Rumfitt said the current planning system was popular with grassroots Tories. "These people aren't going to let the central party sweep away their planning powers without a fight. There would be massive opposition – moving the whole country to zonal planning would be the work of half a decade – it's not how you'd go about speeding things up in the short term."
How likely are the key proposals to be introduced?
1) Introducing a zonal planning system and "development zones"
The Sunday Times reported that ministers were considering introducing a "zonal planning system" where "key" planning decisions "will be taken from local councils and handed to development corporations". The FT said the government was looking at creating new "development zones", where "private developers will play an expanded role" and "planning rules would be relaxed". In March, the government said it "will trial the use of templates for drafting local development orders and other zonal tools to create simpler models and financial incentives to support more effective use". At the same time, it also said it wanted to create four new development corporations in the Oxford-Cambridge arc and one in the East Midlands. A widespread zonal system is unlikely in the short term, say commentators, though greater encouragement of LDOs and the creation of development corporations with planning powers in specific areas is expected.
Verdict: Only likely in specific areas
2) Using design codes to fast track "beautiful" buildings through the planning process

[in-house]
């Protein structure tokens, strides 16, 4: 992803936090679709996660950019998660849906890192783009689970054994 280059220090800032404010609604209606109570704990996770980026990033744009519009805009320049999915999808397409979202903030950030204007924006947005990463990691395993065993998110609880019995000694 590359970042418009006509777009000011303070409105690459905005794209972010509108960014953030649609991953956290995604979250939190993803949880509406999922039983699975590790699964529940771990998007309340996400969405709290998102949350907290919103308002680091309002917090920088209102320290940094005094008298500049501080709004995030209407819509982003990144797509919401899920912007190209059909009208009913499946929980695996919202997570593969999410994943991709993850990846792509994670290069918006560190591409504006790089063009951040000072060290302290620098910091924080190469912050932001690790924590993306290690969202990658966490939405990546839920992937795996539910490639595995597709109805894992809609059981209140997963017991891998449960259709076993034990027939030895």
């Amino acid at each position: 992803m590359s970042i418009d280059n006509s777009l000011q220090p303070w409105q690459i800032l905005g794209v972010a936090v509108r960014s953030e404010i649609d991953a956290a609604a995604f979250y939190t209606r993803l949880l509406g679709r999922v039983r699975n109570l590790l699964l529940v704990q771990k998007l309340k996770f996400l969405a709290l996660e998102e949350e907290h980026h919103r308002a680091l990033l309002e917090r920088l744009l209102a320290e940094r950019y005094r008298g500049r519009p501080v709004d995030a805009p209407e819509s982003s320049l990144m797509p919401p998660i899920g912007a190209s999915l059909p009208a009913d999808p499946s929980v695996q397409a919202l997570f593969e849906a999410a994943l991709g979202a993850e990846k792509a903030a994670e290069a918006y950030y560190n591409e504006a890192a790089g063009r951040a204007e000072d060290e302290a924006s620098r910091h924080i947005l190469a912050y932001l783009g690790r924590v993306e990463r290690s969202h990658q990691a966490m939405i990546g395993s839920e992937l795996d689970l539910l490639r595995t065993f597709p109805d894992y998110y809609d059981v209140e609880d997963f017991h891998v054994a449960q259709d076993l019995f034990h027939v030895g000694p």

The Sunday Times said that Number 10 advisor Dominic Cummings and Jenrick were "backing a new fast-track system for developers of high-quality, well-designed buildings". The FT linked this proposal to the use of zoning. It said design codes could be given greater weight in planning decisions so that “attractive” buildings can be fast-tracked through the planning process. This would be modelled on the “as-of-rights” system in the US where "a proposed development that complies with all applicable zoning codes does not require any special consideration from the authorities". In January, the housing secretary Robert Jenrick confirmed that a new "fast track for beauty" would be implemented, as recommended by the government's Building Better Building Beautiful Commission.
3) The expansion of permitted development (PD) rights
Despite controversy over the quality of new homes produced under existing PD rights, the FT article said PD rights were likely to be expanded to allow further changes of use for new housing without the need for planning permission. In March, Jenrick said the government would introduce a new permitted development (PD) right "to encourage building upwards" by the summer, and will consult on another PD right allowing the demolition of commercial buildings and their replacement with housing.
4) Complete deregulation of the use class order for high street premises
According to The Sunday Times, one of the proposed measures would allow high street businesses to change their use "with complete flexibility". Commentators said there is likely to be some relaxation of the use class order for commercial uses but not a complete deregulation.
Verdict: Unlikely, but some relaxation expected